Category Blog Post

Whether post surgery or post injury, patients ask us all the time, “What else can I do to help my body recover faster?” 

While tissue healing times are variable and largely dependent on factors out of our control, there are in fact, a few things you can do to help optimize your recovery. 

#1. SLEEP 

A plethora of research has come out in the last decade highlighting the importance of sleep. Sleep is the time in which our body makes repairs. Current research (here and here) suggests that the opposite may also be true. Not getting enough quality sleep may also impair healing due to increased inflammatory markers. 

You might even notice after a traumatic injury or surgery that you are more easily fatigued. This is your body’s way of telling you that more rest is needed. 

Check out this post from The Sleep Foundation for more information on physical recovery and performance & this article for even more!  “Evidence shows that more sleep, or extended sleep,  can benefit athletes, their recovery, and their  performance. Recommendations for athletes range  between seven and nine hours nightly17. Elite athletes  are encouraged to get at least nine hours of sleep nightly and to treat sleep with as much importance as athletic training and diet. In contrast, people who exercise moderately likely do not need as much sleep as elite performers. Standard sleep guidelines are appropriate.” 


There are droves of books written on the topic of nutrition and recovery. The basics are as follows:

Protein provides the building blocks your body needs for recovery. Without protein, your body doesn’t have the necessary “ingredients” to build and refortify tissue. 

Carbohydrates are the preferred fuel of your muscles. According to the Journal of Sport Sciences and the International Journal of Environmental Research and Public Health, replenishing carbohydrates stores helps to “spare the muscle” allowing for optimal muscle healing and recovery. 

“The consumption of carbohydrates is not only  important to replenish the glycogen reserves but also  to contribute to the energy requirements for the  immune system and tissue reparation.” 

Fat (dietary) helps to regulate hormones, balance blood sugar, and provide a secondary fuel source. Quality, healthy fats play a huge role in balancing the body for optimal healing and also play a role in brain and nerve function. As a general rule, it is best for your body and your recovery to eat well balanced meals composed of protein, fat, and carbohydrates. For more specifics or a more personalized approach seek the help of a nutritionist or registered dietician. 


– Water is a critical component of nearly all bodily functions.   “Up to 60% of the human adult body is water.  According to H.H. Mitchell, Journal of Biological  Chemistry 158, the brain and heart are composed of  73% water, and the lungs are about 83% water. The  skin contains 64% water, muscles and kidneys are  79%, and even the bones are watery: 31%.”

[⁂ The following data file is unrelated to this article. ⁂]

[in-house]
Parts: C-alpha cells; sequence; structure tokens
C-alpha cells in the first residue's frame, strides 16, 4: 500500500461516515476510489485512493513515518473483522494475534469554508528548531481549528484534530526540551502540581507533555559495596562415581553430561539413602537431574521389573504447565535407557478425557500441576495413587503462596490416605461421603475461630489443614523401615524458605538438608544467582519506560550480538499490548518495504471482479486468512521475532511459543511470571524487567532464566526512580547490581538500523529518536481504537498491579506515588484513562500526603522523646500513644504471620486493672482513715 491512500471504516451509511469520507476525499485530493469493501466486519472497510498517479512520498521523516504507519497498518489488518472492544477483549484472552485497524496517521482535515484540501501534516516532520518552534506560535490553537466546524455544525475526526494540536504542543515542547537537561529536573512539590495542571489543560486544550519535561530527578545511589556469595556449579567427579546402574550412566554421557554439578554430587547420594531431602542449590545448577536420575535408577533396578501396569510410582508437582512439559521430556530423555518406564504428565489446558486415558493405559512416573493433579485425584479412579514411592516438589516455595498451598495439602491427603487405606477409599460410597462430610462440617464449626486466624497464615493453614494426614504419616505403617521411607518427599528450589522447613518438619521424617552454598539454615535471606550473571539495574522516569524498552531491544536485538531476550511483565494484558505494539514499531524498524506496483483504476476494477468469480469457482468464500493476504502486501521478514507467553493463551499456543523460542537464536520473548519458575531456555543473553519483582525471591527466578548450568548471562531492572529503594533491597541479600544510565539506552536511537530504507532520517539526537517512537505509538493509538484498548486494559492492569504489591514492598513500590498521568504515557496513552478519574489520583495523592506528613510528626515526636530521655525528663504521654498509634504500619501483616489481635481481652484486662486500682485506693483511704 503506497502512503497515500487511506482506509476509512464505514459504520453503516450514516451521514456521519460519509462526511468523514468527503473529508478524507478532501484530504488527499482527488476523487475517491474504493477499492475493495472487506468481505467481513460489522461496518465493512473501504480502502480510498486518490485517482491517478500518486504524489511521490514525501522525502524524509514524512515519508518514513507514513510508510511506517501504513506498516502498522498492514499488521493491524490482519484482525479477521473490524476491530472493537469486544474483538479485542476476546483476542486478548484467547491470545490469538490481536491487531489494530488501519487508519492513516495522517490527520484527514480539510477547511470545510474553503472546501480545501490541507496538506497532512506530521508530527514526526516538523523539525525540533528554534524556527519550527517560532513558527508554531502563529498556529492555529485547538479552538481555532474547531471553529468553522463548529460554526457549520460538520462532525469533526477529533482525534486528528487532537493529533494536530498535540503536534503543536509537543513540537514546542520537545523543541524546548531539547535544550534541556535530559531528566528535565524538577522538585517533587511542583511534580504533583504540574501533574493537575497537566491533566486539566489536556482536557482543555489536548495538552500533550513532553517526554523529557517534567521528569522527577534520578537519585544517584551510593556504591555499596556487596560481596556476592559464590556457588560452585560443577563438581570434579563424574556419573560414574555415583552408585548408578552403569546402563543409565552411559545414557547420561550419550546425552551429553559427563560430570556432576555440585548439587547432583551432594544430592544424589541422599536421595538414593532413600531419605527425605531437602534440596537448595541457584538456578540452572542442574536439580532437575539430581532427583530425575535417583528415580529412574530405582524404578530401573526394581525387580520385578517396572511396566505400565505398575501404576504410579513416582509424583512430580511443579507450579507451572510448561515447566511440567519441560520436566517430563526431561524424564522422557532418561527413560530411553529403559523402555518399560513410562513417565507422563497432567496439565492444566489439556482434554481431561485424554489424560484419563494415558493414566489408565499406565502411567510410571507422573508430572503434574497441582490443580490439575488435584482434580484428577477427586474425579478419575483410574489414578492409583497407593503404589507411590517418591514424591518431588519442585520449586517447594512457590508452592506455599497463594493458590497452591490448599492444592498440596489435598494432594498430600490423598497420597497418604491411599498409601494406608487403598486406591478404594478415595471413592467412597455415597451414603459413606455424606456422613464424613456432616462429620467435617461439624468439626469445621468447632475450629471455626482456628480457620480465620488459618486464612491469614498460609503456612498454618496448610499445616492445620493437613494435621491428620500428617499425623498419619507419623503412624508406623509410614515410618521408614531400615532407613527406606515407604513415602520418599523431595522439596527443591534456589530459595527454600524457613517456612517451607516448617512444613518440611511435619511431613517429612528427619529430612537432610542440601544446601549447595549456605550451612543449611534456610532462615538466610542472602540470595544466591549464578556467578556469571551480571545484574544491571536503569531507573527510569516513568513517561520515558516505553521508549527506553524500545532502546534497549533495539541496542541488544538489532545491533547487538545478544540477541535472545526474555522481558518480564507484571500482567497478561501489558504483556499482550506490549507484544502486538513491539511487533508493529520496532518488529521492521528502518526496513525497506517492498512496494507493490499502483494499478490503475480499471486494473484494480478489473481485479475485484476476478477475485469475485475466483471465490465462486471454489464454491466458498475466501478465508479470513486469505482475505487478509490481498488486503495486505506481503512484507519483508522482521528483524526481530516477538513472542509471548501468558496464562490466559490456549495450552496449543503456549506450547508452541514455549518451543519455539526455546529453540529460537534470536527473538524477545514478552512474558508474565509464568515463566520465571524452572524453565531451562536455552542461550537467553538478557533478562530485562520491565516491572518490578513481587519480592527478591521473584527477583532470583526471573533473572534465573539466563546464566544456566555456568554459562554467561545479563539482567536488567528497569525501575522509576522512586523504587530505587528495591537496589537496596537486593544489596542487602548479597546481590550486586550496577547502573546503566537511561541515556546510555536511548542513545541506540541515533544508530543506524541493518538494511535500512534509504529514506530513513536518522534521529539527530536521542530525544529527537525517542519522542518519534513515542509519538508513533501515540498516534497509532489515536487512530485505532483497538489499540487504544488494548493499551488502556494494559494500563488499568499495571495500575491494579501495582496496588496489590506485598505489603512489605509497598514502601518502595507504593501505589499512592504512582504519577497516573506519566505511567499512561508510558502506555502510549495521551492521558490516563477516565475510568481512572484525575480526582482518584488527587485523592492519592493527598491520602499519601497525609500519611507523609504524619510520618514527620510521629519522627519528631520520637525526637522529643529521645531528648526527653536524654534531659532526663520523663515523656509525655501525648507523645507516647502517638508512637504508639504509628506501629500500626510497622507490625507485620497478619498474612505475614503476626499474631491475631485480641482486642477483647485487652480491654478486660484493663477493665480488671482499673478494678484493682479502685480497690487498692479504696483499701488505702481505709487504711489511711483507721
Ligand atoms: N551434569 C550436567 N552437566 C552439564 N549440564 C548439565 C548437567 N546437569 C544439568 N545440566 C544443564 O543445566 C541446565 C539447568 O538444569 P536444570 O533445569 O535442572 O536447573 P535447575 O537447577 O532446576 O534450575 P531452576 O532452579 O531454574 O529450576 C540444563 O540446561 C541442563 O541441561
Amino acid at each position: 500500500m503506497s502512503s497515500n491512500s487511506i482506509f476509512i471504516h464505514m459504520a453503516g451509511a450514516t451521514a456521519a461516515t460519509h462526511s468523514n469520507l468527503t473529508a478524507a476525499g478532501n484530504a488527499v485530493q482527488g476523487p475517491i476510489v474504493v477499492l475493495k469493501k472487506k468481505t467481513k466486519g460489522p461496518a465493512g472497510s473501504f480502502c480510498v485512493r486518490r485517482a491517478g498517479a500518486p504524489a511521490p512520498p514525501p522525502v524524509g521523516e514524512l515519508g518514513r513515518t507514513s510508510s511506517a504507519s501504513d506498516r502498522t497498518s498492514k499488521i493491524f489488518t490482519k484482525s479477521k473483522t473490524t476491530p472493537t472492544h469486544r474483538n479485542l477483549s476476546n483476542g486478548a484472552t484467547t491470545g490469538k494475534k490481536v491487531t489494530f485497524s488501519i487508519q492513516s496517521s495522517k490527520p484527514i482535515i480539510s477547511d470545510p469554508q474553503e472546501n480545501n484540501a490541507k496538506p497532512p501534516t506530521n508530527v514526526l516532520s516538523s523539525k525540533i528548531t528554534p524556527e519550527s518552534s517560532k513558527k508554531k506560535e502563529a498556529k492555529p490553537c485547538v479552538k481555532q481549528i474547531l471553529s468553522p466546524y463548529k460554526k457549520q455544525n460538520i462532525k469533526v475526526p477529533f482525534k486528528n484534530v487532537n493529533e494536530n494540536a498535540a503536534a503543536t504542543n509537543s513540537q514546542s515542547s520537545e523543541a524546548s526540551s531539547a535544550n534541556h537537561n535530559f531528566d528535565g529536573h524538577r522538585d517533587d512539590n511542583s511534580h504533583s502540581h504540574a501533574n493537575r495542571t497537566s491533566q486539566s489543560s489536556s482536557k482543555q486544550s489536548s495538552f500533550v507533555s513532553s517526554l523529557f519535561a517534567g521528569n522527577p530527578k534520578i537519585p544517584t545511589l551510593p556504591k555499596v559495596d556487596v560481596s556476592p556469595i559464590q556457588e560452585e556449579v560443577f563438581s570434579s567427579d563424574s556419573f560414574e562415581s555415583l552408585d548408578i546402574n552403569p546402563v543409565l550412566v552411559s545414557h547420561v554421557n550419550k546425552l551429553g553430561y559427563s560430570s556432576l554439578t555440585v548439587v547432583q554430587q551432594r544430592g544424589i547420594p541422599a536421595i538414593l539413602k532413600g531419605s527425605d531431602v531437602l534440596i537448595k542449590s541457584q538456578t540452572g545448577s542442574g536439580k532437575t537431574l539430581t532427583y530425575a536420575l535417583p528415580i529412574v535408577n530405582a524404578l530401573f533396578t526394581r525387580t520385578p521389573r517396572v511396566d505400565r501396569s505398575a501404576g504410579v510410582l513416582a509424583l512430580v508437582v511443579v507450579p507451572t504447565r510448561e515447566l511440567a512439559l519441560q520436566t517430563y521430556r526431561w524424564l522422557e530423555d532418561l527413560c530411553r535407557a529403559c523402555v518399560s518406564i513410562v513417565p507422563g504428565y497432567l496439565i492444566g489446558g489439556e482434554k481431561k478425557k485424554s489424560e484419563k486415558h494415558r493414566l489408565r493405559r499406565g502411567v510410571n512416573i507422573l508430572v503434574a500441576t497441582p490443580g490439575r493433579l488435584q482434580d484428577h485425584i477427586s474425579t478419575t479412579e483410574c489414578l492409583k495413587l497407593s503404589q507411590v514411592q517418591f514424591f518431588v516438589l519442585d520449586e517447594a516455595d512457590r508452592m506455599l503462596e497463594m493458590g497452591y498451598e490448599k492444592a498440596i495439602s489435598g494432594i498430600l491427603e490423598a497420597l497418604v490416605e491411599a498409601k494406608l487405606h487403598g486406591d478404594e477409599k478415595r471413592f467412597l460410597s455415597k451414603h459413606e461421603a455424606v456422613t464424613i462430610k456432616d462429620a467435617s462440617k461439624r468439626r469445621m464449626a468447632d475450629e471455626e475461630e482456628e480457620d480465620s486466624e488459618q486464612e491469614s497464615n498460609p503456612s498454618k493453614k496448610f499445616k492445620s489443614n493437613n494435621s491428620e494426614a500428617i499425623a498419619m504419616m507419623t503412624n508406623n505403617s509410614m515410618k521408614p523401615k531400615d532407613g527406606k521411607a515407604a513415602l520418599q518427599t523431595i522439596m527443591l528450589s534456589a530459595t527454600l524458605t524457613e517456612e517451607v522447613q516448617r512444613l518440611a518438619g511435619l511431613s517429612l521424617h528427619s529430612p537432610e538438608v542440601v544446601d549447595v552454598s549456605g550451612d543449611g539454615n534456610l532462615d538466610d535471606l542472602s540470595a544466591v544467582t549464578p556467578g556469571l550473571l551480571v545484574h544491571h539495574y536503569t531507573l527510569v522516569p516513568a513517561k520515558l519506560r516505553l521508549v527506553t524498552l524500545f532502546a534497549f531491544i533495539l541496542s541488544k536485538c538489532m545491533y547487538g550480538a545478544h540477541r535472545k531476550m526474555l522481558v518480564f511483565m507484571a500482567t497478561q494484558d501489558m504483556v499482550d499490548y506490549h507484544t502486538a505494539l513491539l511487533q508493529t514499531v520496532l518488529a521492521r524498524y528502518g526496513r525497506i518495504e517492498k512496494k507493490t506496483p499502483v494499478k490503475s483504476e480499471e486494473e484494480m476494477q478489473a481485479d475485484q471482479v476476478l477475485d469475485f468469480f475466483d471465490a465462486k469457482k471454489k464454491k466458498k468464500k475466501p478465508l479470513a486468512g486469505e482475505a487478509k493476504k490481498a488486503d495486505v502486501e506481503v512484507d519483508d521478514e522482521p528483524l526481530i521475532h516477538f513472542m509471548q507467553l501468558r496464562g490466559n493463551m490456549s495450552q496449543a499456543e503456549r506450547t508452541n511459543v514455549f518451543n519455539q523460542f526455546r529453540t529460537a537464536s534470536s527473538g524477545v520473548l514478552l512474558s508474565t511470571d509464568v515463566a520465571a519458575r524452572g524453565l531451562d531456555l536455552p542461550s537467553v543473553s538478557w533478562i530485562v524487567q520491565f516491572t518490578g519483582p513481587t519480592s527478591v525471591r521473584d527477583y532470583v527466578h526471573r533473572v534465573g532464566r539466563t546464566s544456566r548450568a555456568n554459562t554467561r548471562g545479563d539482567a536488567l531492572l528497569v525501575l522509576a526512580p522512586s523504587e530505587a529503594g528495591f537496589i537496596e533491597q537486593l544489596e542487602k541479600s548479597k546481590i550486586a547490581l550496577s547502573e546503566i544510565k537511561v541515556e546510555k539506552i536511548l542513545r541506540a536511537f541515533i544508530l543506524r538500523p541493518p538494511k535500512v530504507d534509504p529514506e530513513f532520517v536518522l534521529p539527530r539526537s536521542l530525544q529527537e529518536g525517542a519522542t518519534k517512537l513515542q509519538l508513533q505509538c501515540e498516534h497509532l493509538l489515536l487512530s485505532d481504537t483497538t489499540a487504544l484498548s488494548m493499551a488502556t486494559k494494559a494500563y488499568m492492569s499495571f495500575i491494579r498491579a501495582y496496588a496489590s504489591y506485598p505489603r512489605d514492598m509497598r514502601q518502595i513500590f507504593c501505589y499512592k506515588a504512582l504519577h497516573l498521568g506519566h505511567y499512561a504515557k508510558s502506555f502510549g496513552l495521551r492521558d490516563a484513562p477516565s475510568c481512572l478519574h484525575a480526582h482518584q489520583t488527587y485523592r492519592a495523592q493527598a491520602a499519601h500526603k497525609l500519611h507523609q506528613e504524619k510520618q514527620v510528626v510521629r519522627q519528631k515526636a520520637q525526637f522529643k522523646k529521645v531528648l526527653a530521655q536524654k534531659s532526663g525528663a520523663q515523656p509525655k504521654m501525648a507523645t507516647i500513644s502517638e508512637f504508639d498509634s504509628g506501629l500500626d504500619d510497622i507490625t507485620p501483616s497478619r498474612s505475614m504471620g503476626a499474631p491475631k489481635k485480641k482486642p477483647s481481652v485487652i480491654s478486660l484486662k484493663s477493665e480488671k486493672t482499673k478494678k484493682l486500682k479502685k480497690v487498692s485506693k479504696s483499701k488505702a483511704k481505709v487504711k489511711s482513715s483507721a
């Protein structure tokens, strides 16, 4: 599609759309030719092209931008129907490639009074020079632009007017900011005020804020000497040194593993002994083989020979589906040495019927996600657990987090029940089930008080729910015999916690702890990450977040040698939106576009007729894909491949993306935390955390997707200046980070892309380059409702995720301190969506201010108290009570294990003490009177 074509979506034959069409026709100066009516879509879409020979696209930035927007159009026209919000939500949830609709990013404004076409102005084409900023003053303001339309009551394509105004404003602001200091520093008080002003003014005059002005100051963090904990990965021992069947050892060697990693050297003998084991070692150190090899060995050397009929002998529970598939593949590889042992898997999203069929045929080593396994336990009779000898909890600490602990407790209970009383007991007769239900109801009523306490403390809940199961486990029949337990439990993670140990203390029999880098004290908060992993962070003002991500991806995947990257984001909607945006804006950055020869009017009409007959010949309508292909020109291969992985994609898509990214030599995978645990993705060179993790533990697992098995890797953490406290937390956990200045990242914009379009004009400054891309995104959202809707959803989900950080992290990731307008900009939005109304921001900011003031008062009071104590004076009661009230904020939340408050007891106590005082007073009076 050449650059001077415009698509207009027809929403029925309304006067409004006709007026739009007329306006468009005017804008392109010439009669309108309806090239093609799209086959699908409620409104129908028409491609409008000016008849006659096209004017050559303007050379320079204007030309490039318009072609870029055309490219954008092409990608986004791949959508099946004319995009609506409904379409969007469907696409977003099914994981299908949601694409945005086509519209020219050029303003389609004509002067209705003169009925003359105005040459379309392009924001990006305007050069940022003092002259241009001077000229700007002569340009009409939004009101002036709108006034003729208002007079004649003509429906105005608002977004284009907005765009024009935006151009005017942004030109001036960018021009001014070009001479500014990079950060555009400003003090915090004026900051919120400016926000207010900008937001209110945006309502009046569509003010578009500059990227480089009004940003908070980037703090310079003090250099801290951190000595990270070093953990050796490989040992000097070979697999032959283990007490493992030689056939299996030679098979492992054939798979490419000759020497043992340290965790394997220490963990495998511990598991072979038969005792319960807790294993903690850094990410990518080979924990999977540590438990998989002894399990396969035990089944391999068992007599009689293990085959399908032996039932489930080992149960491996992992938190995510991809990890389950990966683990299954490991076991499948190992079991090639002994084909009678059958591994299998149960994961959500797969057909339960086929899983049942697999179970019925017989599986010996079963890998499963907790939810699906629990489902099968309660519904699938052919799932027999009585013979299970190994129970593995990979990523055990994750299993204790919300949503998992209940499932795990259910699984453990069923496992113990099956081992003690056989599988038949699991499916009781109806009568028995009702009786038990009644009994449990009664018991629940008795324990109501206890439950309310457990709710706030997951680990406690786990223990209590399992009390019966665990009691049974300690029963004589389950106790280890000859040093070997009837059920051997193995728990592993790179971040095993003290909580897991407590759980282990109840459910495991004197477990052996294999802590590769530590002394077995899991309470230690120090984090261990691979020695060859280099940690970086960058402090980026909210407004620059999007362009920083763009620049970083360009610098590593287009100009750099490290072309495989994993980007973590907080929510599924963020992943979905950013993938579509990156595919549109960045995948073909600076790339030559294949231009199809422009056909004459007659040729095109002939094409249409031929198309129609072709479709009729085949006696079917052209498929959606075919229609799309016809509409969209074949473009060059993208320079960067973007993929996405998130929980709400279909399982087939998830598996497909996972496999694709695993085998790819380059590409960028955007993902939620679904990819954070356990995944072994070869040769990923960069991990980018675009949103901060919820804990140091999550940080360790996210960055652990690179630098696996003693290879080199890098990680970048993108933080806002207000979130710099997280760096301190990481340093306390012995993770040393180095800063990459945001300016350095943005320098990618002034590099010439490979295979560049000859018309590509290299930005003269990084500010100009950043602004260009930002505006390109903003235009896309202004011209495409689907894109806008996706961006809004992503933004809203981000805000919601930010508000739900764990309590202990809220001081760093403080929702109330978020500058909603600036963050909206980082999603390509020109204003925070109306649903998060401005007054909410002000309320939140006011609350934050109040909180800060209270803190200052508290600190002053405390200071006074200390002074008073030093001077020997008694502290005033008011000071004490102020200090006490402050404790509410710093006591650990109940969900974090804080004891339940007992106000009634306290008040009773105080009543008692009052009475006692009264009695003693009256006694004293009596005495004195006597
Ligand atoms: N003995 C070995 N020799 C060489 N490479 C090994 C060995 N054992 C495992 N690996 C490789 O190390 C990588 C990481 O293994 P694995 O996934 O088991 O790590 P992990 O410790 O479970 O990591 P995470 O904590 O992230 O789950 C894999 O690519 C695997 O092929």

According to the US Geological Survey:

– Considering the vital role water plays in day to day function, one should not be surprised at water’s role in recovery from injury, trauma, and/or surgery. 

– Muscle contractions are actually conducted by electrical activity through the nervous system and without proper hydration, normal muscle function cannot occur. 

TIP: The first step in eliminating muscle cramps is to make sure you are drinking enough water!

For more information on hydration and water intake, check out this post by the Mayo Clinic.


Research shows that light cardio (think: a walk around the block or a gentle bike ride) can help flush the system, promote blood flow, and ultimately help optimize recovery 


– Changes and adaptations in the body take a minimum of 4-6 weeks. Recovery from more serious injuries, traumas, or surgeries can take as little as 12 weeks or up to a year. Working with your physical therapist and consistently performing your prescribed exercises will help ensure optimized recovery time frames. 


– There is mixed evidence regarding heat and cold use for recovery. Evidence is trending towards avoiding cold exposure (such as an ice bath) immediately after exercise due to an overall blunted response to inflammation; however, some promising studies (here, here, and here) have shown that both Infrared and traditional sauna use may be beneficial in the recovery process. 

Conclusion:  Normal recovery times from injuries and surgeries can be quite variable; however, we typically see significant improvement in 6-8 weeks.  While there is no “magic cure” to speed up recovery, implementing practices such as good sleep hygiene, proper hydration and nutrition, mobility, consistency, and hot / cold therapies may actually help optimize recovery timeframes.